The central research question of the present study was to determine how Athabasca University was able to survive as an institution after the loss of its original mandate as a satellite university, and how it came to adopt an 'open' or 'distance learning' university model in what would appear to have been an unfavourable political, social, economic, and historical climate.
To address this question, Mayer Zald's 'political economy' model of organizational change was adopted. This led to an examination of the 'ideological' context of trends in higher education in North America, focusing on two basic theoretical issues: (1) the dominance o the 'human capital' model, and (2) the role of higher education in social mobility and social tracking, and the concern over equality of educational opportunity.
From a review of the literature, three basic models of the function of higher education were developed: (1) the traditional 'enlightenment' model, which views higher education as consumption and stresses the 'pursuit of knowledge for its own sake'; (2) the 'human capital' model, which views expenditures on higher education as investment in the nation's human resources; and (3) the 'manpower' model, which views higher education as a worthwhile investment only when it is tied specifically to the economy's manpower requirements.
An analysis of University Affairs was undertaken for the period 1959 - 1979, to produce a history of the major developments in Canadian higher education. This was followed by a similar analysis of trends in higher education in Alberta, with special attention to the roles of the 'education elite', the Social Credit government (until 1971), and the Progressive Conservative cabinet (after 1971).
An analysis of the emergence of Athabasca University was then undertaken, based on historical documentary research. A number of factors were identified as 'necessary but not sufficient' for Athabasca University's survival.
A review of the literature on the Open University of England was undertaken to describe the conditions under which that institution emerged, and to describe the original 'open university' model. The situation in England was found to have differed significantly from conditions which existed in Alberta during the emergence of Athabasca university. It was then demonstrated that the 'open university' model adopted by Athabasca University was also significantly different from that adopted in England.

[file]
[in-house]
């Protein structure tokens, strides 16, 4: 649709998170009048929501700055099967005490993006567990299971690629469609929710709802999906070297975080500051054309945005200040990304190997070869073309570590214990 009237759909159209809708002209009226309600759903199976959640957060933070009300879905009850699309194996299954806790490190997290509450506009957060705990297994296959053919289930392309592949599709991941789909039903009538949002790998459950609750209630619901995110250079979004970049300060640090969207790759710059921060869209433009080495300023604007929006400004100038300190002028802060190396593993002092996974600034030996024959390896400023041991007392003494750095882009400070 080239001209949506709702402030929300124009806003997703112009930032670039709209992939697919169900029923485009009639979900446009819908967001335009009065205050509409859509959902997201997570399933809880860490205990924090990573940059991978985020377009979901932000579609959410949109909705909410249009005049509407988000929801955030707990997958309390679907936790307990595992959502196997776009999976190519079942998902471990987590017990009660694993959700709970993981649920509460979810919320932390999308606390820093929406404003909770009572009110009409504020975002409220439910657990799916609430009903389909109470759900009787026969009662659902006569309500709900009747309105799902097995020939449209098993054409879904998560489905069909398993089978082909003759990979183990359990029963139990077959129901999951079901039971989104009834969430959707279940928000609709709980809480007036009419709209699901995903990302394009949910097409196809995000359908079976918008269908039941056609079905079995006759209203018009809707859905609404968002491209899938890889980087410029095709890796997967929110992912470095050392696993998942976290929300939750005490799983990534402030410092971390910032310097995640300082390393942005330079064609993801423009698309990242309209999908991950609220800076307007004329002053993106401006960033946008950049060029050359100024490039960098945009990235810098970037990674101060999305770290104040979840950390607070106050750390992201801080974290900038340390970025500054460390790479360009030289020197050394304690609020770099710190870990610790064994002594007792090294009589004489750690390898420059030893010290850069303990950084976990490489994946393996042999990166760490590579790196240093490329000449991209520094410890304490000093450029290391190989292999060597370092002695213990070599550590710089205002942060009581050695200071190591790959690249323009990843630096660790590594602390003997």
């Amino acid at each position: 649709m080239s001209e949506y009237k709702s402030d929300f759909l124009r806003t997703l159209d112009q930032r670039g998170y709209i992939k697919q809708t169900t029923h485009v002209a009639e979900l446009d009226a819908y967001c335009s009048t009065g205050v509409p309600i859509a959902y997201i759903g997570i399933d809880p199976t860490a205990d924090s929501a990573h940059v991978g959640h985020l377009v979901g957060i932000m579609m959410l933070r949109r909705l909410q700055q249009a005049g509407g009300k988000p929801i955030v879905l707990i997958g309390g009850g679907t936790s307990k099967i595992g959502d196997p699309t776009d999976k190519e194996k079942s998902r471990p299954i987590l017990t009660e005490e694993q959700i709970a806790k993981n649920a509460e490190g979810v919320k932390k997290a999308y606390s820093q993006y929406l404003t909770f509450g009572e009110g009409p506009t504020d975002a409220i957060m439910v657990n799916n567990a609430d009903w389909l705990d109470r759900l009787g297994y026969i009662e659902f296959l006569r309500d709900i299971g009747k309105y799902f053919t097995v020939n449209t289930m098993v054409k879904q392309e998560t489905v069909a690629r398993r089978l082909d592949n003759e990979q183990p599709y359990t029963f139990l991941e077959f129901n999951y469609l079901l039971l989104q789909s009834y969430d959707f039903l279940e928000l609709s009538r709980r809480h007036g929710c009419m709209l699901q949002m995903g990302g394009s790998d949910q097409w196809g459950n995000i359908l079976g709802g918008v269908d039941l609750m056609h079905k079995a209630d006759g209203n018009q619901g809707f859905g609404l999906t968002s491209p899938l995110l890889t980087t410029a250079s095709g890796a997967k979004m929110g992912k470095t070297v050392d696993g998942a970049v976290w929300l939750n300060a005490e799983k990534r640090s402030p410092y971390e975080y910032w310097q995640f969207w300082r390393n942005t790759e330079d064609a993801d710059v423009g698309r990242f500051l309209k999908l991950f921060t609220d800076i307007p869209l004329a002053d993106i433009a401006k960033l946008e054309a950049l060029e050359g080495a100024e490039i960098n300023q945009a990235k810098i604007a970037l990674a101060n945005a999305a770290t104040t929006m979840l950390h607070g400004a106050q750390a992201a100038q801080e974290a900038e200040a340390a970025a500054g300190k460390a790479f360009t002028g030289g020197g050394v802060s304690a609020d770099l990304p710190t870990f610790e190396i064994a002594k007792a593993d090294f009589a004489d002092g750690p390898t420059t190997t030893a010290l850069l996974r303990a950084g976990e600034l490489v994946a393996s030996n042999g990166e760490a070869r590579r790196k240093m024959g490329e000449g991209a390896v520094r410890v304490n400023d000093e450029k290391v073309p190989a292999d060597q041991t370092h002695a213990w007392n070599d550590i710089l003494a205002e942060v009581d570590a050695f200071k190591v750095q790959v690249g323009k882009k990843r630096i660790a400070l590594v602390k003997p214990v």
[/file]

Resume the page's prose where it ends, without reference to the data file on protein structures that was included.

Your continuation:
|The major finding of the thesis was that Athabasca University did not represent a dramatic departure from the mainstream of higher education practice in North America or the importation of a model from England. Rather, the open university model adopted by Athabasca University was the product of local developments, and compatible with the 'ideological' context of higher education in Alberta.
The emergence of Athabasca University was found to have major significance for the models of higher education. As Athabasca University operated in a manner not fully explainable under the 'enlightenment', 'human capital', or 'manpower' models, a fourth model was required to describe its operation, and this was designated the 'consumerism' model. Under the consumerism model, higher education is again viewed as consumption rather than investment, but differs from the enlightenment model in that higher education systems are mass rather than elite institutions.
Athabasca University's contribution to equality of education opportunity was found to be ambiguous. Under the consumerism model, the issue of equality of educational opportunity is seen as irrelevant.